May 14, 2019
UCalgary researchers awarded funding under inaugural New Frontiers program
The inaugural New Frontiers in Research Fund (NFRF), launched December 2018 by the federal government, is focused on supporting innovative, interdisciplinary research that has the potential to deliver significant benefits to Canadians. Twelve early-career University of Calgary researchers from across the academy received NFRF funding to pursue their high-risk, high-reward work.
"Our government's vision is for our researchers to take risks and be innovative,” says the Honorable Kirsty Duncan, minister of science and sport. “We want our scientists and students to have access to state-of-the-art laboratories and equipment, and we want the halls of academia to better reflect the diversity of Canada itself. This new fund will help us achieve that vision."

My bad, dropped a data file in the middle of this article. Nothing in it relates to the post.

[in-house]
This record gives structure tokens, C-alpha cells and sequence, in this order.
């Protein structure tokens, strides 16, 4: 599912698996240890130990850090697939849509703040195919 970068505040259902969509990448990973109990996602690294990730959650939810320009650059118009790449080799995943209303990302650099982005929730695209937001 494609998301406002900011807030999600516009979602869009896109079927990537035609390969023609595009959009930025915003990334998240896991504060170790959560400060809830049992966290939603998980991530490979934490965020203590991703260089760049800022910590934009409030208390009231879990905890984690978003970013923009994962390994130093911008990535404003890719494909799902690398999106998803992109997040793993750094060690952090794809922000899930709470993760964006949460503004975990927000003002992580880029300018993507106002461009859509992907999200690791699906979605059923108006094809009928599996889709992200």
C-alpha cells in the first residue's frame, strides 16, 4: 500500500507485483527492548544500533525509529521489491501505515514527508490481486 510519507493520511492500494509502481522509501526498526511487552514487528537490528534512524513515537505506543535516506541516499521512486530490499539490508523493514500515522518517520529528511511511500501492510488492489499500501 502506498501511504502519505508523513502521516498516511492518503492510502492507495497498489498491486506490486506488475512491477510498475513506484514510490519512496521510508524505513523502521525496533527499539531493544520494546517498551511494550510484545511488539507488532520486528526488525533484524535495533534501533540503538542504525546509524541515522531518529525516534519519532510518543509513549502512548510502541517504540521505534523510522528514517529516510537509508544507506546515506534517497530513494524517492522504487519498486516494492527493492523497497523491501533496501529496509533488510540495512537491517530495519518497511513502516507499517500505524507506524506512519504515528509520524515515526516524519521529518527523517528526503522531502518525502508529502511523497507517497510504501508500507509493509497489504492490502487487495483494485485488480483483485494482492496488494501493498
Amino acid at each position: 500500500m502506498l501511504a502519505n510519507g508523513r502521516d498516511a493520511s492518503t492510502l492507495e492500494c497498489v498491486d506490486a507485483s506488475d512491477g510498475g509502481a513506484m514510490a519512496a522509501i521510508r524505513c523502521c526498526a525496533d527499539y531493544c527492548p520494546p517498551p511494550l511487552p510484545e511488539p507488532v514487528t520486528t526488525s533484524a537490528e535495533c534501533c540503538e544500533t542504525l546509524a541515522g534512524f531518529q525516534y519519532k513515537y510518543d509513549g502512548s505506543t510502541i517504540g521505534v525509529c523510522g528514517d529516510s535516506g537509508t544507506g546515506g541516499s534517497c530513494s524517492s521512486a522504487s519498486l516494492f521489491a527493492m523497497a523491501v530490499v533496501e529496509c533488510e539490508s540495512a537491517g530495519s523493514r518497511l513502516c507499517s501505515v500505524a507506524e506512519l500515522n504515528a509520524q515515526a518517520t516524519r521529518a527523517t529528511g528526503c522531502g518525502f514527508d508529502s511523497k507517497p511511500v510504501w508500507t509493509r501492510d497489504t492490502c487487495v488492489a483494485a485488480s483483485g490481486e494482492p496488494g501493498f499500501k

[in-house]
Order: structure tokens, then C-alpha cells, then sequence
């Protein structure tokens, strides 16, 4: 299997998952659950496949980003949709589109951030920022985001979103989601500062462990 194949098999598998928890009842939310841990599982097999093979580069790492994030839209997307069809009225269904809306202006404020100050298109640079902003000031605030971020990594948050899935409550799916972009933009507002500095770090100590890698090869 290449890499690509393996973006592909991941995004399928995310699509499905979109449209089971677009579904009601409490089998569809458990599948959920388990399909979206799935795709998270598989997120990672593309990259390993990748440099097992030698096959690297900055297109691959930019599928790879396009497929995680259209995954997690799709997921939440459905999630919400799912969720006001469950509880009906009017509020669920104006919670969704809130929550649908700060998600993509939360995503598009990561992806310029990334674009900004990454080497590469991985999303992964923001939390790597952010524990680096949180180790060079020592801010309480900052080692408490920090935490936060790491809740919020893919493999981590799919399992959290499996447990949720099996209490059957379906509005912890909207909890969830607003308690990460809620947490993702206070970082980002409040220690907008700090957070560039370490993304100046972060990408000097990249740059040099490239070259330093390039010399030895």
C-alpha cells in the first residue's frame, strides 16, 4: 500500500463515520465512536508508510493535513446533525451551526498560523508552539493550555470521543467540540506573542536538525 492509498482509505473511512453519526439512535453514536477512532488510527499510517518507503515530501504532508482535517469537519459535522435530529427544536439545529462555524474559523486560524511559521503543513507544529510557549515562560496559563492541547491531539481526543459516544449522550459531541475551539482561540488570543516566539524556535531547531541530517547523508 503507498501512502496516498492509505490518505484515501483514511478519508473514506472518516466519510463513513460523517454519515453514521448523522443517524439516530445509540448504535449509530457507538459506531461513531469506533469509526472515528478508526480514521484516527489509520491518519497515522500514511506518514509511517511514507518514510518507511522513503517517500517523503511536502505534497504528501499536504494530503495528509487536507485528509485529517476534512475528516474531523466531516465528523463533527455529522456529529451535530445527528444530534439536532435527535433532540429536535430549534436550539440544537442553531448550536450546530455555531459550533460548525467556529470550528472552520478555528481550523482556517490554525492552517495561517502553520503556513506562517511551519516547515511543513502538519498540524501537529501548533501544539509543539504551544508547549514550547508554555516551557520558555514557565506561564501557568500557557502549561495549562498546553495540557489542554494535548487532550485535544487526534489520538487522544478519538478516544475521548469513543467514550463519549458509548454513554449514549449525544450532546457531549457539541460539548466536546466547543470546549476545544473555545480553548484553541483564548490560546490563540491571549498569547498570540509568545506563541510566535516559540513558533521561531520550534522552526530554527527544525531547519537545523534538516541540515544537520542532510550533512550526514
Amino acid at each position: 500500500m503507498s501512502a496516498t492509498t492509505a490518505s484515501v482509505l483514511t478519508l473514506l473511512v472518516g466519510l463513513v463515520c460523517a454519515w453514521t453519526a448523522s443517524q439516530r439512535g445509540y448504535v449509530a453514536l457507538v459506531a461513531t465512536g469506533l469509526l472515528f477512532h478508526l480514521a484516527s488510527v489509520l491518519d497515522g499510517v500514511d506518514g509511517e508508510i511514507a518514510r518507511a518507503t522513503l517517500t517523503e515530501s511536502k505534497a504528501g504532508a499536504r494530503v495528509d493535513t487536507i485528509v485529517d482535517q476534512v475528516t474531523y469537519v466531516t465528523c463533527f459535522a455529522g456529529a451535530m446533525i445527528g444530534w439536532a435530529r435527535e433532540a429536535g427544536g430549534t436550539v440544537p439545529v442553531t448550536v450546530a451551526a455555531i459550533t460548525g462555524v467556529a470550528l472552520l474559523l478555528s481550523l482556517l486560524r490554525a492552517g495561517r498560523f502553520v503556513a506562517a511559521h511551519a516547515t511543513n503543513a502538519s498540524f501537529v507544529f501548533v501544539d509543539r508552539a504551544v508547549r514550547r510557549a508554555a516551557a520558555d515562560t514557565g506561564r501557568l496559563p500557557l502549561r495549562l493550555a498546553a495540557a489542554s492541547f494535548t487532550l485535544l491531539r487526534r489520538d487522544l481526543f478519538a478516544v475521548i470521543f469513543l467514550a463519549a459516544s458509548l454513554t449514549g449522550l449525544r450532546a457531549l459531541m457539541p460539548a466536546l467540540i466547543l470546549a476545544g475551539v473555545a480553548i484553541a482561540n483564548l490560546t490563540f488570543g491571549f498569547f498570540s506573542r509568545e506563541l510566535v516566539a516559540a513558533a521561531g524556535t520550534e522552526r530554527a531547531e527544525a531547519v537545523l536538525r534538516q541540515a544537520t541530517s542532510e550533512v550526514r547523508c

“Our early-career researchers are a critical part of the research engine of our university,” says Dr. André Buret, interim vice-president (research). “The recipients bring leading-edge ideas and methodologies to their fields, and increase the potential impact of their work by collaborating across disciplinary boundaries. They inspire us all to get creative in our pursuit of solutions to the most pressing challenges faced by Canadians.”
This portion of the NFRF is the Exploration stream, one of the three that comprise the funding: Exploration; Transformation, which will provide large-scale support for interdisciplinary and transformative research; and International, which will focus on internationally partnered research.
The Arts recipients of the NFRF – Exploration funding are:
- Dr. Jennifer Leason, PhD (Anthropology and Archaeology): Exploring the Complex Contexts of Indigenous Maternal Child Health through an Indigenous Maternity Experiences Survey
- Dr. Brent Else, PhD (Geography): Mobile Labs to Support Interdisciplinary Research Along Shipping Corridors in the Canadian Arctic
- Dr. Amanda Melin, PhD (Anthropology and Archaeology): The aging eye: integrating genomics, anatomy, and behaviour across the lifespan in a non-human primate model